flow_in_sports

Have you ever noticed how elite athletes seem to be in a zone?  In this zone they seem to be more than just human, in fact they defy human capabilities with ease.  This is called flow.  The presence of flow in sports is what separates an elite athlete from an average athlete.  An even better way to describe flow in sports is to reference a scene from the film The Matrix Reloaded when Neo is with the key-maker in the hallway of doors and he encounters Smith.  Smith says to him “still using all the muscles except the one that matters”.  The further up the athletic pyramid you get, the more important psychology becomes.  Likewise, the more important flow in sports becomes.     

 

What Is Flow?

Flow is a term that is used to describe a psychological state in which one is completely focused on what they are doing.  They are able to completely forget about the world around them and all they are thinking about is this one task they are performing.  No worrying about getting up for work the next day, or about saying the right things to the girl you met at the coffee shop earlier, etc. Just the activity itself exists and nothing else.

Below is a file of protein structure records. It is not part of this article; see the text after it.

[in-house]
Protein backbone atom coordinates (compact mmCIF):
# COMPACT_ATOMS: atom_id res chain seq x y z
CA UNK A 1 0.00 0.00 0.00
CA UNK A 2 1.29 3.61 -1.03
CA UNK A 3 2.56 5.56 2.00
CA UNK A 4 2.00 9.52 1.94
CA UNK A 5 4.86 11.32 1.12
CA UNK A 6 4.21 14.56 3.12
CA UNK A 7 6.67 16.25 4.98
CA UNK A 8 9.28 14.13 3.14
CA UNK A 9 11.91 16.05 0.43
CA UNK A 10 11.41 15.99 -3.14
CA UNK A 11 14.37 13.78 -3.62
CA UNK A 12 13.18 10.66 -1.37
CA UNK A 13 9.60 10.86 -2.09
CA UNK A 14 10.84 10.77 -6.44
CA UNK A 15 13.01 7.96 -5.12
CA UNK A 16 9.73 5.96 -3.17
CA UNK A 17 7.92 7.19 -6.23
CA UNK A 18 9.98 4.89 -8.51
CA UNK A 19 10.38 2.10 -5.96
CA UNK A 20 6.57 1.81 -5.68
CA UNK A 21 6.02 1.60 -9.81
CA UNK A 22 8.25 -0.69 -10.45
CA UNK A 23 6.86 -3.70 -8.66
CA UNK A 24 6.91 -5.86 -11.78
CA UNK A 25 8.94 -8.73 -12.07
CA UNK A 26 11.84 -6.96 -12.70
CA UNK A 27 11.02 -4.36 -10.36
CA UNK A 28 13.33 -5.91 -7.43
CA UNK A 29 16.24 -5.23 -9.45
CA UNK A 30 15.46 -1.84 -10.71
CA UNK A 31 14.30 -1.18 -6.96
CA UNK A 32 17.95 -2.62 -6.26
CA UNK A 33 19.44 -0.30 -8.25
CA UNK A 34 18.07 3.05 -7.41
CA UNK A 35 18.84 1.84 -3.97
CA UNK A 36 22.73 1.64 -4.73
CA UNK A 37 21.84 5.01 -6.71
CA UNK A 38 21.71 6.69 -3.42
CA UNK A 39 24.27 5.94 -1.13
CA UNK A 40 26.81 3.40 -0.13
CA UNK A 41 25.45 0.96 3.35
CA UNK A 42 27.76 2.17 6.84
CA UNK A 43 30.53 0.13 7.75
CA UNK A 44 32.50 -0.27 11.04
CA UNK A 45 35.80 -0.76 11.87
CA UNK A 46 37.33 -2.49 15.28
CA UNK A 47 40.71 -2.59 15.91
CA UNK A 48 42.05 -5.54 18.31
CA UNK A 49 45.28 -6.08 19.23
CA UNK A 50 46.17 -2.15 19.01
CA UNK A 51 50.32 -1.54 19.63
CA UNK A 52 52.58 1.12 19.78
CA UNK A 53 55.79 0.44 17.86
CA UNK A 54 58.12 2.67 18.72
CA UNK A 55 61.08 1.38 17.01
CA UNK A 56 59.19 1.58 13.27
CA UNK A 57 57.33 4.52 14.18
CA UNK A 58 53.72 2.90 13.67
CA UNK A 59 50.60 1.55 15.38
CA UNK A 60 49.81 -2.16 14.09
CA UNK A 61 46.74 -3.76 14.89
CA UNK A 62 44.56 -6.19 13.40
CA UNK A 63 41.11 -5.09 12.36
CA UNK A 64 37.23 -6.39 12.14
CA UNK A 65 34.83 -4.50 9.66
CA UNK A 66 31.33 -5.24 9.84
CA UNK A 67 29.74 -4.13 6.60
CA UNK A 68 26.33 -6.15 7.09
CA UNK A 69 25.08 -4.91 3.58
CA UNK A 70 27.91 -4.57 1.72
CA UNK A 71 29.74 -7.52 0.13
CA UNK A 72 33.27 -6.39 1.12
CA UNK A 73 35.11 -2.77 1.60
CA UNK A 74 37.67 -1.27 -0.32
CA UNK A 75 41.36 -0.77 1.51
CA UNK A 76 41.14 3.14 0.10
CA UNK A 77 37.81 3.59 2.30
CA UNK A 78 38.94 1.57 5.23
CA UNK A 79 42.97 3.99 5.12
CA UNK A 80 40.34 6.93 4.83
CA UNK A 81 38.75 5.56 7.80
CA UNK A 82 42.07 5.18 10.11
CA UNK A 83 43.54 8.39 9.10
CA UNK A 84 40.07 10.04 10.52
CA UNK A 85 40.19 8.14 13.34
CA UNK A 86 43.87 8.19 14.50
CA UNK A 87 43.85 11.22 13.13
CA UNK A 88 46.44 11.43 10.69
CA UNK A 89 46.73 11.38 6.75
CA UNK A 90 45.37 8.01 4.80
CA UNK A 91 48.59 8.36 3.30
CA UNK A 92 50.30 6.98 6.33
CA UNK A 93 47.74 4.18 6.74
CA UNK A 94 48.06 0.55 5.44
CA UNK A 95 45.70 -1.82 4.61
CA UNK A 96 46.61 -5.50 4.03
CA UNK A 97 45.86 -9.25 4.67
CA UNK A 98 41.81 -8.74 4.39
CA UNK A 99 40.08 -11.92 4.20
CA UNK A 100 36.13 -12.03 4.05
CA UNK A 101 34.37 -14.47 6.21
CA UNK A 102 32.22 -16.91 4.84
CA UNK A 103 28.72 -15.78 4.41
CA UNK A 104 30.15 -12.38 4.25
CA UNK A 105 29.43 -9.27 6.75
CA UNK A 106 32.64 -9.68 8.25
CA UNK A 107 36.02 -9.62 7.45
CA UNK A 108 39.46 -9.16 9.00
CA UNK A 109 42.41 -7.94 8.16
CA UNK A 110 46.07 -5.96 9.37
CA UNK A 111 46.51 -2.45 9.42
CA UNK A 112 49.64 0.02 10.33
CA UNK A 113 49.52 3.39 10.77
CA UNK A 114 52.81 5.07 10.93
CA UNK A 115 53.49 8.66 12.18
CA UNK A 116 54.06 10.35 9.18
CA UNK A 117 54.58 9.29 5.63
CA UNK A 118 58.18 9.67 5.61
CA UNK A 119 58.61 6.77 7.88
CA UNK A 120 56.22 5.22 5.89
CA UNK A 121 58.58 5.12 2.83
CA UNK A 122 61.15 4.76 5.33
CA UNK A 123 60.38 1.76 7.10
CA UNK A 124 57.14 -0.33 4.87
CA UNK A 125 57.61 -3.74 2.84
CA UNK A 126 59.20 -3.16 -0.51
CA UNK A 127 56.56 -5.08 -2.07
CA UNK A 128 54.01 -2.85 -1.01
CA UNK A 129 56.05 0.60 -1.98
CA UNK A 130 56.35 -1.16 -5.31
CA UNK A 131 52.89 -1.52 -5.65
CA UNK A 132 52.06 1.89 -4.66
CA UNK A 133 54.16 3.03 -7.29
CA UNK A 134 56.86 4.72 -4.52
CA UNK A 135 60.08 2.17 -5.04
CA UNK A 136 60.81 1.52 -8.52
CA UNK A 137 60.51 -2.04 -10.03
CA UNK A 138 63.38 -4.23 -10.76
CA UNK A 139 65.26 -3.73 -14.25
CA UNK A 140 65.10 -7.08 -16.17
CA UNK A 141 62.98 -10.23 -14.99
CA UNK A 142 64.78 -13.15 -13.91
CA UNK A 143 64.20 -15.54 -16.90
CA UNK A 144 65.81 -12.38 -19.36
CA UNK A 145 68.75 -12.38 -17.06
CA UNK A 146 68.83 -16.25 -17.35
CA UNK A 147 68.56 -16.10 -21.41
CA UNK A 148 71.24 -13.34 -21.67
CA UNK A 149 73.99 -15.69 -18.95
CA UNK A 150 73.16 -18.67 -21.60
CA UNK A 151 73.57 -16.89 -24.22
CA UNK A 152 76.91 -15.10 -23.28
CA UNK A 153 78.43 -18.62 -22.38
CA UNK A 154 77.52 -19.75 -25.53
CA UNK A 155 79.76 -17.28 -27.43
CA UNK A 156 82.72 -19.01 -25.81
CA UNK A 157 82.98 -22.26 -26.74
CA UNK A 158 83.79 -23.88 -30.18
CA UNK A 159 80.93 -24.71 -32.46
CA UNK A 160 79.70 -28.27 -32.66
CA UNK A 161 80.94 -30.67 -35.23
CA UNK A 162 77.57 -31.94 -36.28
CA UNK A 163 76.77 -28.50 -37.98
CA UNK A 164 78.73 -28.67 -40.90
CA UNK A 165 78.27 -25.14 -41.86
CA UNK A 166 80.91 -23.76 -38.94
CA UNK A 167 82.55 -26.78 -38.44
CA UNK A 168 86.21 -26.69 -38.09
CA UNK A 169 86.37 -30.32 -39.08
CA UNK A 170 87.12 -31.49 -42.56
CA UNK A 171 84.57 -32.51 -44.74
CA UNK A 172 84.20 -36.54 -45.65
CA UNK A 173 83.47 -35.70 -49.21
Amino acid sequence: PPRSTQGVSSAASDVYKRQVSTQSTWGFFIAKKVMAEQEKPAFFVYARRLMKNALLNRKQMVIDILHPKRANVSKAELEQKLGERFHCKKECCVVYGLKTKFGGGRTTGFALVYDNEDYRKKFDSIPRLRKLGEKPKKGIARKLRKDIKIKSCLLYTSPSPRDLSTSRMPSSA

An artist can be in flow when they are sketching a new drawing on a canvas board.  Business people can be in flow when they are making multimillion dollar deals.  Entrepreneurs can be in flow when designing a new business.  A stay at home mom can be in flow when she attends her morning yoga class.  Athletes are in flow when they are pushing themselves to achieve new challenges in their chosen sport. 

Flow can be though of as the one thing in people’s lives that they really want.  All the money chasing, hooking up, partying, thrill seeking, etc. are really just attempts to achieve flow.  When you ask people what they want in life, most people will list off things they want to accomplish.  When you really dig deeper you will soon realize that what they really want is to be happy.  Being happy is what led to the discovery of flow.  Although flow has been around for thousands of years it wasn’t until the 1990’s that it actually got the name flow.